Human infestation by pigeon fleas (Ceratophyllus columbae) from feral pigeons.
 
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1
Institute of Anatomy, University of Basel, Pestalozzistrasse 20, CH-4056 Basel,Switzerland
2
Department of Occupational Biohazards, Institute of Agricultural Medicine, Lublin, Poland
3
Department of Dermatology, VU University Medical Centre, Amsterdam, The Netherlands
CORRESPONDING AUTHOR
Daniel Haag-Wackernagel   

Institute of Anatomy, University of Basel, Pestalozzistrasse 20, CH-4056 Basel,Switzerland. daniel.haag@unibas.ch
 
Ann Agric Environ Med. 2004;11(2):343–346
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ABSTRACT
The report concerns a married couple who were repeatedly invaded by pigeon fleas (Ceratophyllus columbae) over a period of 2 months. The source of the fleas was a pair of breeding feral pigeons (Columba livia). The birds' nest was located in the attic immediately above the couple's apartment, and the fleas found their way along an unsealed heating pipe. The people encountered up to 40 bites per night. With invasions repeated almost every night, the man gradually developed an allergic urticarial reaction. The most traumatic experience for the couple, however, was to learn that they were invaded by fleas (initially, they had presumed they were bothered by mosquitoes). This information resulted in severe psychological distress with phobic reactions and insomnia. Despite the successful removal ofthe fleas and the pigeons that were source of the pest, parasitophobia of the man persisted over the following 4 months. This case is discussed from the broader aspect of health risks related to feral pigeons and animal fleas. Also summarised are previous observations on people invaded by pigeon fleas.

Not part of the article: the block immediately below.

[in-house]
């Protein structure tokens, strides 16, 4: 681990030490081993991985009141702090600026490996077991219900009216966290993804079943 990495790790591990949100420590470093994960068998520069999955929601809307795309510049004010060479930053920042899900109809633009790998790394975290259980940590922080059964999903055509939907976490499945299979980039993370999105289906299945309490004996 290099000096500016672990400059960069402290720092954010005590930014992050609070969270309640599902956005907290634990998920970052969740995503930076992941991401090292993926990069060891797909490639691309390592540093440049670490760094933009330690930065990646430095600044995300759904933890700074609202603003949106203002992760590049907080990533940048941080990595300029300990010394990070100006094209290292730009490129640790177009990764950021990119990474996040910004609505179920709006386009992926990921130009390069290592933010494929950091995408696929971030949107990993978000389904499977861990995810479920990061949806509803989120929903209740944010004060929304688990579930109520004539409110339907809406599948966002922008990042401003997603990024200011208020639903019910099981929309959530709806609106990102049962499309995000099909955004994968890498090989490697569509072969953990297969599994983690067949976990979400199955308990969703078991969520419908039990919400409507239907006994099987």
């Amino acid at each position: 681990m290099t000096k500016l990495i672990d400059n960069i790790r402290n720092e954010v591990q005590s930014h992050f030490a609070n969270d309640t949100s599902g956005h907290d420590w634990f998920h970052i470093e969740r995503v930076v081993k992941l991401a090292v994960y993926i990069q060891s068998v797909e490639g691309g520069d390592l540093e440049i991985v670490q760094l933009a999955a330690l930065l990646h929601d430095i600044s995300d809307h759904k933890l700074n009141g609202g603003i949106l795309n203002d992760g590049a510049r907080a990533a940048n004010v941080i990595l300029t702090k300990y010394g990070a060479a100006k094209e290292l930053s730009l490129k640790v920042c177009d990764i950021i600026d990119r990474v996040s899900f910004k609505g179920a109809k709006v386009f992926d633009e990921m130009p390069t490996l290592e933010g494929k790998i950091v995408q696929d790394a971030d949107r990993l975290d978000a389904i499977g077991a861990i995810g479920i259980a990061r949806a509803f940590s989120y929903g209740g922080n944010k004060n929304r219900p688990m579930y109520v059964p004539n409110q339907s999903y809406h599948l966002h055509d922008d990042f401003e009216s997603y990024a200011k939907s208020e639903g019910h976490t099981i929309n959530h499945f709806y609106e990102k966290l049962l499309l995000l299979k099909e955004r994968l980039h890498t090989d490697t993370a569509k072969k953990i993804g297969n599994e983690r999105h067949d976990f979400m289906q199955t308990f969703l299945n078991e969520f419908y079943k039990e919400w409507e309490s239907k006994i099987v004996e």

eISSN:1898-2263
ISSN:1232-1966